AND THE MAJOR SANCTUARIES OF THE GREEK WORLD
the descent of the gods, and gave the gods their names, and determined their
and functions, and described their outward forms' (2.53.2; cf. Thomas 2000,
our purposes it is irrelevant if and to what extent this Statement Covers Herodotus'
scepticism or his doubt regarding a certain theogony. It is important to note that
spite of all diversity not only in the field of politics but also in the field of religion, we
see in Herodotus the traces of a Panhellenic level of perception, which was impor
for Greek religious thought, independent of Herodotus' personal opinions. Such a
perspective became relevant especially whenever the sense of common her-
and solidarity among the Greeks had to be emphasized. Therefore, Aristagoras of
could invoke the Seoi 'EXXnviot (Hdt. 5.49.3) just as Socles of Corinth (Hdt.
and Hippias of Athens (Hdt. 5.3.1). In 480 the Athenians rejected the Persians'
of peace 'out of respect for Zeus Hellenios' (Ata "EXAnviov aiöeaSevTeg) (9.7a);
Hegesistratus of Samos at Delos in 479 called the Greeks to continue the war against
Persians in the name of the 'common gods' -
Panhellenic perspective on the world of the Greek gods was a necessary presup-
for the formation of a sacred landscape of a Panhellenic breadth, that over-
the borders of the Single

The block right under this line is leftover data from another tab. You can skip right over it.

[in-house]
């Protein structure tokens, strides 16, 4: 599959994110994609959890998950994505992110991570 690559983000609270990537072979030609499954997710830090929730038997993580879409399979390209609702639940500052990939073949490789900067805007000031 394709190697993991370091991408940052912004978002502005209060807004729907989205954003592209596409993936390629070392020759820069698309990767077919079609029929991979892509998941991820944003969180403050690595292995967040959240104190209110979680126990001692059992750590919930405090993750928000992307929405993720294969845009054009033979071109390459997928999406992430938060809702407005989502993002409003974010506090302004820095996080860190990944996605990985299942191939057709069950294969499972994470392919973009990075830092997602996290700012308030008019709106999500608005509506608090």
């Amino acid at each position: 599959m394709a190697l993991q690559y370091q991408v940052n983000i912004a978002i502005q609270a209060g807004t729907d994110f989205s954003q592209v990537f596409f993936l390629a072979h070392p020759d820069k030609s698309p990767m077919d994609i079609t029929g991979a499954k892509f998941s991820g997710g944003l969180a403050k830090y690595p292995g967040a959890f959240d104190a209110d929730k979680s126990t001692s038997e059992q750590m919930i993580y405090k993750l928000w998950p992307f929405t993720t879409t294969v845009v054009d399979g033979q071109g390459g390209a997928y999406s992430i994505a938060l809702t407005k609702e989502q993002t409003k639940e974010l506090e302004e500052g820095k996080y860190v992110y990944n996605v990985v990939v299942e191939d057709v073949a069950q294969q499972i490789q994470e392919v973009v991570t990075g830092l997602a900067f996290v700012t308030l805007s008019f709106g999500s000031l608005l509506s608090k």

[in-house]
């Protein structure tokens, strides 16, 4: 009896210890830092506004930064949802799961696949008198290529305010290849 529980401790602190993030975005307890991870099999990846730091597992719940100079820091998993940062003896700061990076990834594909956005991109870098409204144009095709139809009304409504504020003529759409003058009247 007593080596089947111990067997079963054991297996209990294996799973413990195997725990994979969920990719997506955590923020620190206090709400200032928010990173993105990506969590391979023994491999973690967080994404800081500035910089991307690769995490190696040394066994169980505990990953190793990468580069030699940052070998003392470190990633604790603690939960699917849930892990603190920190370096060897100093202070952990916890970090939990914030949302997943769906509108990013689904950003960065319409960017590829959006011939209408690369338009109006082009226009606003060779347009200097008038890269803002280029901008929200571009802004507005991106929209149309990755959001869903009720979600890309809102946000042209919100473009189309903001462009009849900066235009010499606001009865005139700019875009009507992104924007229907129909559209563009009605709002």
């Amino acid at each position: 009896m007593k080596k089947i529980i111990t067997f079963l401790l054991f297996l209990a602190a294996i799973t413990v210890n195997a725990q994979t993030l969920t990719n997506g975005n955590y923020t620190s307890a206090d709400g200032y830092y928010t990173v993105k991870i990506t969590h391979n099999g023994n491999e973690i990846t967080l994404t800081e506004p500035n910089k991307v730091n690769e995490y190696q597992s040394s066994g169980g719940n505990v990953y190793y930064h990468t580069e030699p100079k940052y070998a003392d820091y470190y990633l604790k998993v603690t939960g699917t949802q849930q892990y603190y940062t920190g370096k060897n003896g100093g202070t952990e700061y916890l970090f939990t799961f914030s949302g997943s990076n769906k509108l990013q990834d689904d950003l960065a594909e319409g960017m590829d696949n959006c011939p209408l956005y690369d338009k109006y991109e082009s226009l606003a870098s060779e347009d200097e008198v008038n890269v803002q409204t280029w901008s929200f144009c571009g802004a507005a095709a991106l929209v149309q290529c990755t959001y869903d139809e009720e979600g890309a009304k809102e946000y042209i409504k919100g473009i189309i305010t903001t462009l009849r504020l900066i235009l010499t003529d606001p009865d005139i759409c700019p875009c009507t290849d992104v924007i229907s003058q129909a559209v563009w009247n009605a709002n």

even though its foundations lay in a religious
were located in a world of sanc-
whose coordinates were defined by a shared religious self-percepüon of the
It was a specific religious world that did not consist simply in the sum total of a
of temples and sanctuaries, but was distinguished by the existence of some
whose reach went well beyond a purely local dimension, and that were
even by the non-Greeks.
special dement that granted cohesion to this system was Panhellenic recogmüon
- the other side of the coin - Panhellenic accessibility. Regardless of the administra
competence of particular
or amphiktyonic bodies, these sanctuaries were
by the Greeks as their common property. This perception comes to the fore
in the speech reported by Herodotus (Hdt. 8.144), by which the Athenians in the
of 480/79 evoked the unity of the Greeks in the face of the Persian threat.
the Spartan ambassadors who were then present in Athens, they exphcitly stat-
that they were not going to be the traitors to the common Greek cause,
the Athenians go on to define more precisely what
'EXXnviKÖv is: besides com
blood and a common language (öuatuöv rs Kai öuö
Xcoaaov) sanctuaries and sacn-